NEW YORK • United Airlines has said it is changing its policy on booking its own flight crew on to its planes.
The move comes after a man was dragged off a flight to make way for a United employee last Sunday.
Videos showed passenger David Dao, a doctor, being pulled from his seat and dragged down the aisle after refusing to give up his seat on the flight.
Dr Dao suffered concussion, a broken nose and two lost teeth, according to one of his lawyers, Mr Thomas Demetrio, who said his Vietnamese-American client will "probably" sue.
It was initially believed that Dr Dao was bumped off the flight due to overbooking by the airline.
Although United later clarified it was to accommodate additional flight crew, the incident nevertheless cast a spotlight on the unsavoury industry practice.
The airline, owned by United Continental Holdings, said on Friday that it would make sure crew travelling on its aircraft are booked into seats at least 60 minutes before departure.
It said the new policy would ensure that a situation in which a passenger is forcibly removed from a plane does not occur again.
United said the change is an initial step as it reviews policies in order to "deliver the best customer experience".
The carrier's chief executive, Mr Oscar Munoz, initially called Dr Dao "disruptive" and "belligerent" and apologised only for the need to "re-accommodate" him.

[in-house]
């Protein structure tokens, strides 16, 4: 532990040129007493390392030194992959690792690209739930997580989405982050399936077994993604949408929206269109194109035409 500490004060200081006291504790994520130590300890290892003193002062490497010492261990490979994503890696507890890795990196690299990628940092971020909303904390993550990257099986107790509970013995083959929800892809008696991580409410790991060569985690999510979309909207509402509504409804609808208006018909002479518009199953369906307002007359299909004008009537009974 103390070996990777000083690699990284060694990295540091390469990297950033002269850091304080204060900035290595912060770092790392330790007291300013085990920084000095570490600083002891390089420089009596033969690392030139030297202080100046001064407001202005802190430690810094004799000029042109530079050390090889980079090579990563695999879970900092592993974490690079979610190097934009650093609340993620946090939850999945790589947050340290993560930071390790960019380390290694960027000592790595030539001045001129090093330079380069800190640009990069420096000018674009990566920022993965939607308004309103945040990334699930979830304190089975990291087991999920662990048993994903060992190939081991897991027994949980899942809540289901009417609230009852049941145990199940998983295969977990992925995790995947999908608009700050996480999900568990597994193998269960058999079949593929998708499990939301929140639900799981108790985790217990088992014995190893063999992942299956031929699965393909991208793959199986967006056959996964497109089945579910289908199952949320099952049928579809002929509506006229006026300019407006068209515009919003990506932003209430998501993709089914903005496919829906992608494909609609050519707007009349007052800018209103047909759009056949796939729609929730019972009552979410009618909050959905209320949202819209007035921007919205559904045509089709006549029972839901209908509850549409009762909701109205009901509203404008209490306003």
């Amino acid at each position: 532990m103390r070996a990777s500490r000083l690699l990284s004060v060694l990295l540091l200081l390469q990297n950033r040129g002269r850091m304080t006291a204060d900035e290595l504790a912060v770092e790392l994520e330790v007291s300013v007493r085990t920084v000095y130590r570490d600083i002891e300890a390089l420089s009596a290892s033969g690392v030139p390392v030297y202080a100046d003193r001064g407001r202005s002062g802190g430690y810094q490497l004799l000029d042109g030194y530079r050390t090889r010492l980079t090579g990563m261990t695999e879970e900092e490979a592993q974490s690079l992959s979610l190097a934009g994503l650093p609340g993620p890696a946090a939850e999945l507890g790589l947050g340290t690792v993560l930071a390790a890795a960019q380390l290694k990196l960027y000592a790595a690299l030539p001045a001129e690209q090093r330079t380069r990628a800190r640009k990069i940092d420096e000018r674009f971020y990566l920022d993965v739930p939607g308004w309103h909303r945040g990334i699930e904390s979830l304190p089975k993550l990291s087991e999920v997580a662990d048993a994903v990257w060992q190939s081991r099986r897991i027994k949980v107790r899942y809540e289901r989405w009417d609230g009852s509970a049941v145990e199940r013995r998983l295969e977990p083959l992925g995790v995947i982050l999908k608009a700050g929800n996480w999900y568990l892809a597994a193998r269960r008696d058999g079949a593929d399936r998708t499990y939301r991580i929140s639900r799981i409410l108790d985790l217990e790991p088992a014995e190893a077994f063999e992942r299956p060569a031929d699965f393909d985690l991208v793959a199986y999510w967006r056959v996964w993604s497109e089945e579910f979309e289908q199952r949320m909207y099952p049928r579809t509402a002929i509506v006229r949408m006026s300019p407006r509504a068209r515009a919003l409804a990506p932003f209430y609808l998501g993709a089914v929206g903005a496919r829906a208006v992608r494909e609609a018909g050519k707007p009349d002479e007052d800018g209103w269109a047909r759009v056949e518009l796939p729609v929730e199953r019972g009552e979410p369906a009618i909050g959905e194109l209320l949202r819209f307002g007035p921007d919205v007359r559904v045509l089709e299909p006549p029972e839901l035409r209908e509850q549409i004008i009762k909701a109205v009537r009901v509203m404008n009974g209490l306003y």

But he later struck a more contrite tone in a nationally televised interview.
United's board said on Friday the company had to craft policies to win back customer trust and apologised to Dr Dao and his family.
The airline added that it stands behind Mr Munoz, who has been under fire in the wake of the incident. The CEO has said he has no plans to resign.
Even before this week, Mr Munoz was under pressure from activist investors to improve the airline's performance, including its customer relations.
Competing airlines are taking note of the controversy and making changes of their own.
Delta Air Lines increased the payouts its airport agents can offer passengers on overbooked flights to US$2,000 (S$2,796) from US$800, according to a memo seen by Bloomberg.
While United is modifying its policy when it comes to booking its own crew, it did not say if the policy of overbooking flights will be changed.
The company said it is conducting a full review.
It will announce the results by April 30.